Wednesday, November 27, 2013

Sasquatch, Loch Ness Monster, Perfect Pandora Station - Do They Exist?

We could spend hours upon hours discussing cryptozoology, which actually would be awesome, but today's blurry picture to bring into focus can be found a lot easier than most of these mythical beasts.

Pandora.  We all use it.  Some prefer their iHeart radio, or Spotify, sure, but when you think of internet radio, you think of Pandora.

Every day I listen to Pandora at work. It just makes more sense over downloading Spotify or adding/removing music from my phone.  Every day I am starting new stations, liking and disliking different songs, adding different artists for variety; but for what?

To do the impossible: create the perfect Pandora playlist.

It is without a doubt one of the most arduous processes known to man, right behind what my brothers-in-arms do over at Animal Planet, but its something that can be done, right?  Let's take a look.

The biggest question right off the bat is, "well, doesn't everyone have different musical interests?" Its a totally fair question, but no one asked you.  The quest for this station is a quest to find yourself. You may also like O.A.R. and Icona Pop, but it doesn't mean I like that guy who sings "Grenade" and "The Lazy Song" any more than you like Sara Bareilles.  One man's trash could be another man's Perfect Pandora Station...

"But music is subjective to your mood." Correct, music is very much a mood thing, but for this exercise you have to just go at it with the mindset of, "I can only have one station for the rest of my life."  But that being said, everyone knows there are some songs that when you hear them, nothing else matters, and you just jam out for a few.  So maybe there is a station perfectly capable of being either mood-resistant or mood-changing, right?

I have made several attempts at the PPS. The closest I have come is when I chose to not like a single song on the artist Fastball's radio station, but if I heard "Chelsea Dagger" by The Fratellis one more time...  Then there was the strategic liking of songs starting off of "Yellow Ledbetter" by Pearl Jam.  Pearl Jam into Lynyrd Skynyrd into Bob Seger into Foo Fighters into... Tool? Deftones? Looks like we took a wrong turn at Albuquerque. No thanks.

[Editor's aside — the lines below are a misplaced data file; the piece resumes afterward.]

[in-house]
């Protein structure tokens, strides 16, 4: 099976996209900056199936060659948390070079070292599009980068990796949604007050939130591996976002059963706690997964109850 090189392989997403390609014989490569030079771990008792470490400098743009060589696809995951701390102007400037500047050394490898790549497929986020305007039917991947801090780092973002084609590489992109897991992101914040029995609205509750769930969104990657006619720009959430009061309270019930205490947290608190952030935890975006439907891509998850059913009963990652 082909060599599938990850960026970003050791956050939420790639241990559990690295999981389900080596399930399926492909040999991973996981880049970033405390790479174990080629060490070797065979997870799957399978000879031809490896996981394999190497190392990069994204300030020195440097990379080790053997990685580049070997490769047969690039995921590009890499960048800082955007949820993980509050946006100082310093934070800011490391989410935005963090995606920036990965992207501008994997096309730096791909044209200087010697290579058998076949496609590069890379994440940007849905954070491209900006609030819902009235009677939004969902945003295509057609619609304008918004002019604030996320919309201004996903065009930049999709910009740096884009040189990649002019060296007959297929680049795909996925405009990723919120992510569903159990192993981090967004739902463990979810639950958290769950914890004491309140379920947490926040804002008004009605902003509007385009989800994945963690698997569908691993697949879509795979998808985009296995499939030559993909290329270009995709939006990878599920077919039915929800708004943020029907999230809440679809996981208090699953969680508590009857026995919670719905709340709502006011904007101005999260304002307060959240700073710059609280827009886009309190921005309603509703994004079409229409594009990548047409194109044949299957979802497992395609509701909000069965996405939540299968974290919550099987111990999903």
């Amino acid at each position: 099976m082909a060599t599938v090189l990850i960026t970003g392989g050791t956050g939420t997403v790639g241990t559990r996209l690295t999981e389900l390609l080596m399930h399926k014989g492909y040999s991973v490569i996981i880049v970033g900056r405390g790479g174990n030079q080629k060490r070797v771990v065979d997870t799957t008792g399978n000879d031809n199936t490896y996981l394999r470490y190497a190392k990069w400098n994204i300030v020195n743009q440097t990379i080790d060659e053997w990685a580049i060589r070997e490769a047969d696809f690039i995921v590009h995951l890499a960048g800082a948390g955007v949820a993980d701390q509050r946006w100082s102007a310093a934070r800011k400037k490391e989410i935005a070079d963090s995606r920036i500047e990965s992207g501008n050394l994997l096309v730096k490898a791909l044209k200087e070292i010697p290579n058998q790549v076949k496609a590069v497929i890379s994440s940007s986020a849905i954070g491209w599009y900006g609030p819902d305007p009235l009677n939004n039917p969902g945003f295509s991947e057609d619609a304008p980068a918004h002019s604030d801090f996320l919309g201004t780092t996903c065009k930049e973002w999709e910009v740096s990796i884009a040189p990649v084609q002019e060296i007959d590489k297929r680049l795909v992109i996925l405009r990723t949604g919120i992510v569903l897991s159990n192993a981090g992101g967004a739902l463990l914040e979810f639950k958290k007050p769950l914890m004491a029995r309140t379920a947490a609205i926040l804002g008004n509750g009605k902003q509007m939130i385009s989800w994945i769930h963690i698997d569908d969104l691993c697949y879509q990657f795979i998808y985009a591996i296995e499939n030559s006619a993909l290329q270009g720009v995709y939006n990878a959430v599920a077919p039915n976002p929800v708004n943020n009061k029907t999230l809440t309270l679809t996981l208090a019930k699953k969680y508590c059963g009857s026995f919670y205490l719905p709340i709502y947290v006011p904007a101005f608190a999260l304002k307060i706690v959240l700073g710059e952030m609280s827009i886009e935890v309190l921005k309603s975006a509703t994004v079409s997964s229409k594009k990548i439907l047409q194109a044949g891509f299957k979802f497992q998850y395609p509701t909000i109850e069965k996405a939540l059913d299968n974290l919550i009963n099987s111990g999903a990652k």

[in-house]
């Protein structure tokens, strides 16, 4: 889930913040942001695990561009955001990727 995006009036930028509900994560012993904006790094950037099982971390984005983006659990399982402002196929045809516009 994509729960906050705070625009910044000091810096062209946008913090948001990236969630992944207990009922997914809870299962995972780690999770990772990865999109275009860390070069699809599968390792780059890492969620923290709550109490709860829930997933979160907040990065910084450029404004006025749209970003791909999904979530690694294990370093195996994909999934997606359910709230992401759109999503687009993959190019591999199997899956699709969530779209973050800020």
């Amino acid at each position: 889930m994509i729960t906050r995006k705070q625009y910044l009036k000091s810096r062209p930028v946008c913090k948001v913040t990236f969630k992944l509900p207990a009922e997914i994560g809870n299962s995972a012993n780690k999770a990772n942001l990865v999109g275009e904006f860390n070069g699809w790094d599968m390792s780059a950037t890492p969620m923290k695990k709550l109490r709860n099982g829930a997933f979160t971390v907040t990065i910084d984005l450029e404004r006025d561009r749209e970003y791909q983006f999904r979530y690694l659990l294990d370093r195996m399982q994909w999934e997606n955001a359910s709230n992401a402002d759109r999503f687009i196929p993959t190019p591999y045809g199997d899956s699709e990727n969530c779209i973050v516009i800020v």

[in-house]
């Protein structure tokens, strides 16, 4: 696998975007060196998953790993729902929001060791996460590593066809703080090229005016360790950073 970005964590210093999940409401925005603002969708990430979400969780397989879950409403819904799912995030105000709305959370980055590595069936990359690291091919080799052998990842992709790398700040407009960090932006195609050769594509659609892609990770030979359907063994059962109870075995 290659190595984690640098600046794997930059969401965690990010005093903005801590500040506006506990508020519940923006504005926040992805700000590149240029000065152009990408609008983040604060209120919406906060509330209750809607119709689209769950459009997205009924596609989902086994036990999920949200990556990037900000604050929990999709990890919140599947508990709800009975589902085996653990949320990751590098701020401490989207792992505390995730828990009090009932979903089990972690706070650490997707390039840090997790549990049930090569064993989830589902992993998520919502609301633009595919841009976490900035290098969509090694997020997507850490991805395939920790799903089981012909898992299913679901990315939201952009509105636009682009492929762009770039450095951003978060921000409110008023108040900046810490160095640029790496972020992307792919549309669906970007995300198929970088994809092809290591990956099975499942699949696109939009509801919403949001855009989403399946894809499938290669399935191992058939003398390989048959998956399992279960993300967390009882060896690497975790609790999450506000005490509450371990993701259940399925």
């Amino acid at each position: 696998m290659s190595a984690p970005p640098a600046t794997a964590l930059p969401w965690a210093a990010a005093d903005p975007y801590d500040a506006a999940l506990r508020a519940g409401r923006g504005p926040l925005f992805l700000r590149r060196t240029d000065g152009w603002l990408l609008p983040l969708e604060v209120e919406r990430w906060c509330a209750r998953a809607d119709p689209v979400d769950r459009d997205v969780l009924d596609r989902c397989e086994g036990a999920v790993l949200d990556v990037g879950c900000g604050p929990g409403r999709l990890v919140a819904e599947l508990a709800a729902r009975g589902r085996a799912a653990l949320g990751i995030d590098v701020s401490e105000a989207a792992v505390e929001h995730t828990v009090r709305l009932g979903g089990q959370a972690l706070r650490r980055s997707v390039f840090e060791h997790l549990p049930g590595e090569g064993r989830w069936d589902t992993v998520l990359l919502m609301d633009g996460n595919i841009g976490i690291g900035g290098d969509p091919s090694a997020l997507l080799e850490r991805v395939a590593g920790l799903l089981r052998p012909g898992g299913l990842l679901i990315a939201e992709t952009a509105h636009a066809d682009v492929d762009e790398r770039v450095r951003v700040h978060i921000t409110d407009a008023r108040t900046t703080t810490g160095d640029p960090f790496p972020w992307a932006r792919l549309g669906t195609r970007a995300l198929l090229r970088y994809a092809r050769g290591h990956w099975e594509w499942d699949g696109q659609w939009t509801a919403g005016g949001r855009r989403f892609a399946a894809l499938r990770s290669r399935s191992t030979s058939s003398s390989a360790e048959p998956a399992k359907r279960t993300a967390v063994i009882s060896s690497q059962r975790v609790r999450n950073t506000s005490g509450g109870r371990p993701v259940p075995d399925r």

Dave Matthews Band mixed with Darius Rucker radio was my life for a good three months, but soon, I had liked and disliked too many songs, and things were getting repetitive and I had to move on. Sting radio got weird.  I liked it, but it got weird.

I decided to Google my issue and see if anyone else was attempting this feat, and it turns out, yeah, a ton of people are. posted an article titled "How to Create the Perfect Pandora Station," but in the article, they are very quick to drop the word perfect for words like ideal or perfectly customized. Okay, so not actually perfect, then.  Cool.

This e-How article is just insulting to someone who has done any research on the PPS.

Through my dozens and dozens of attempts, I have yet to find a station where I don't skip or dislike a song in the first 15 played.  And if a station has been good enough to make it to the second day, as many have, I can't say that I have found one worthy of being my Perfect Pandora Station.  But that's just me.

I want the PPS to be real, just like I want to see that episode of "Finding Bigfoot" when they finally find Bigfoot (it's gonna happen).  But it just seems so unlikely.  Try as you might to mix Kevin Rudolf, OneRepublic, Florence and the Machine, Big D and the Kids Table and Barenaked Ladies, the end result is that you're going to end up with a station where you like every fifth song, and that's if you're lucky.

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